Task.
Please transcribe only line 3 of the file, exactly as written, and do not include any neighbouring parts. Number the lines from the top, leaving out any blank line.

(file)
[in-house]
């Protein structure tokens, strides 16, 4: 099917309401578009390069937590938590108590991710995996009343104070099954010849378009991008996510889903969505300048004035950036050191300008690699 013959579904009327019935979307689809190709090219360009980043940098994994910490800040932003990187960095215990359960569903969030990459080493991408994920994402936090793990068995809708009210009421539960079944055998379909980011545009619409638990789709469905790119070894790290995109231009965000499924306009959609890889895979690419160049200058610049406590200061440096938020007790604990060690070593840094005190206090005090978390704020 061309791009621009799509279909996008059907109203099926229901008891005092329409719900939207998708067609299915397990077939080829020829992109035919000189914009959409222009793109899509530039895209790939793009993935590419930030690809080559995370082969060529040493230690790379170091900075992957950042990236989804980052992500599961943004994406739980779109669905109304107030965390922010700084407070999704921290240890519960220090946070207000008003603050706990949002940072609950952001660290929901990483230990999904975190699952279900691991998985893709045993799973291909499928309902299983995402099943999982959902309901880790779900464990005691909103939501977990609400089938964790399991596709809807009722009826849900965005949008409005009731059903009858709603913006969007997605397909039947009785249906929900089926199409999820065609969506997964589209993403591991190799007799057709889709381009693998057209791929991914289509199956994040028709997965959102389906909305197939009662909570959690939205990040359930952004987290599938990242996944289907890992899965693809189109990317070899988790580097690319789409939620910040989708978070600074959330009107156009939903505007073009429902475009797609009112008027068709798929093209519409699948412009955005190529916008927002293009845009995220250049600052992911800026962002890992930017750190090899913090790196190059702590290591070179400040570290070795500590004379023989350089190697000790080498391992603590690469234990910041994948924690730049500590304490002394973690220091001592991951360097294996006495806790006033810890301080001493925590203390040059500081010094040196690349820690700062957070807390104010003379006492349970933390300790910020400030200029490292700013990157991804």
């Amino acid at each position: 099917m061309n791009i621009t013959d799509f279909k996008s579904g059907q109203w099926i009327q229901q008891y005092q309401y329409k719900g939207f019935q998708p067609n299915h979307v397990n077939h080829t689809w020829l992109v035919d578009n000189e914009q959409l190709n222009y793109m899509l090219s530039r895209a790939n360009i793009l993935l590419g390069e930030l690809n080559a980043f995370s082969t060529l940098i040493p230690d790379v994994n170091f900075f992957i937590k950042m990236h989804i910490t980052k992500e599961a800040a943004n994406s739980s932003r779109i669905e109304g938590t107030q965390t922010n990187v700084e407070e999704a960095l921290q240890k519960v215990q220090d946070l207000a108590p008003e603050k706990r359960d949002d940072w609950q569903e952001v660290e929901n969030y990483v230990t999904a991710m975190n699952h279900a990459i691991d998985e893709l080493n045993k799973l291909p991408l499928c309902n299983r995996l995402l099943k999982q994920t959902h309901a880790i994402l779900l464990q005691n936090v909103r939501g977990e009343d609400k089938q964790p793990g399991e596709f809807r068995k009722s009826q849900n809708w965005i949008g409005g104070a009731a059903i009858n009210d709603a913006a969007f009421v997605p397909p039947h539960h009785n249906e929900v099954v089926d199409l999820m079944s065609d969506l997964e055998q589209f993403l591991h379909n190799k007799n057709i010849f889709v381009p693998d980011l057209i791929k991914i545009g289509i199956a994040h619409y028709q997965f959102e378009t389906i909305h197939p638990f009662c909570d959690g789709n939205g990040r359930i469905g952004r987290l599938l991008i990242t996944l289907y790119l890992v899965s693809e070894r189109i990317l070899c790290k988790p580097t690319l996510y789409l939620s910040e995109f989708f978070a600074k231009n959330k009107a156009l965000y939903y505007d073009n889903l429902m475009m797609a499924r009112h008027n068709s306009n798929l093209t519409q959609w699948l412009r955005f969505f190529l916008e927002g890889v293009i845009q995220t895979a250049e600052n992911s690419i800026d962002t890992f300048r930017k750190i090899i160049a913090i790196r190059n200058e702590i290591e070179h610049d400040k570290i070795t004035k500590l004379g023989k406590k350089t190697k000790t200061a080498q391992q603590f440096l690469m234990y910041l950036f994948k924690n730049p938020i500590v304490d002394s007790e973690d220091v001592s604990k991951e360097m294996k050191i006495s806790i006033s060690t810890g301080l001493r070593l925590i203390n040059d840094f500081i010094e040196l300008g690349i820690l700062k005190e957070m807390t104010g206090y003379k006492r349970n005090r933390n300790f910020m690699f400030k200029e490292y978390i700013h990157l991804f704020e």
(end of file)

């Amino acid at each position: 099917m061309n791009i621009t013959d799509f279909k996008s579904g059907q109203w099926i009327q229901q008891y005092q309401y329409k719900g939207f019935q998708p067609n299915h979307v397990n077939h080829t689809w020829l992109v035919d578009n000189e914009q959409l190709n222009y793109m899509l090219s530039r895209a790939n360009i793009l993935l590419g390069e930030l690809n080559a980043f995370s082969t060529l940098i040493p230690d790379v994994n170091f900075f992957i937590k950042m990236h989804i910490t980052k992500e599961a800040a943004n994406s739980s932003r779109i669905e109304g938590t107030q965390t922010n990187v700084e407070e999704a960095l921290q240890k519960v215990q220090d946070l207000a108590p008003e603050k706990r359960d949002d940072w609950q569903e952001v660290e929901n969030y990483v230990t999904a991710m975190n699952h279900a990459i691991d998985e893709l080493n045993k799973l291909p991408l499928c309902n299983r995996l995402l099943k999982q994920t959902h309901a880790i994402l779900l464990q005691n936090v909103r939501g977990e009343d609400k089938q964790p793990g399991e596709f809807r068995k009722s009826q849900n809708w965005i949008g409005g104070a009731a059903i009858n009210d709603a913006a969007f009421v997605p397909p039947h539960h009785n249906e929900v099954v089926d199409l999820m079944s065609d969506l997964e055998q589209f993403l591991h379909n190799k007799n057709i010849f889709v381009p693998d980011l057209i791929k991914i545009g289509i199956a994040h619409y028709q997965f959102e378009t389906i909305h197939p638990f009662c909570d959690g789709n939205g990040r359930i469905g952004r987290l599938l991008i990242t996944l289907y790119l890992v899965s693809e070894r189109i990317l070899c790290k988790p580097t690319l996510y789409l939620s910040e995109f989708f978070a600074k231009n959330k009107a156009l965000y939903y505007d073009n889903l429902m475009m797609a499924r009112h008027n068709s306009n798929l093209t519409q959609w699948l412009r955005f969505f190529l916008e927002g890889v293009i845009q995220t895979a250049e600052n992911s690419i800026d962002t890992f300048r930017k750190i090899i160049a913090i790196r190059n200058e702590i290591e070179h610049d400040k570290i070795t004035k500590l004379g023989k406590k350089t190697k000790t200061a080498q391992q603590f440096l690469m234990y910041l950036f994948k924690n730049p938020i500590v304490d002394s007790e973690d220091v001592s604990k991951e360097m294996k050191i006495s806790i006033s060690t810890g301080l001493r070593l925590i203390n040059d840094f500081i010094e040196l300008g690349i820690l700062k005190e957070m807390t104010g206090y003379k006492r349970n005090r933390n300790f910020m690699f400030k200029e490292y978390i700013h990157l991804f704020e």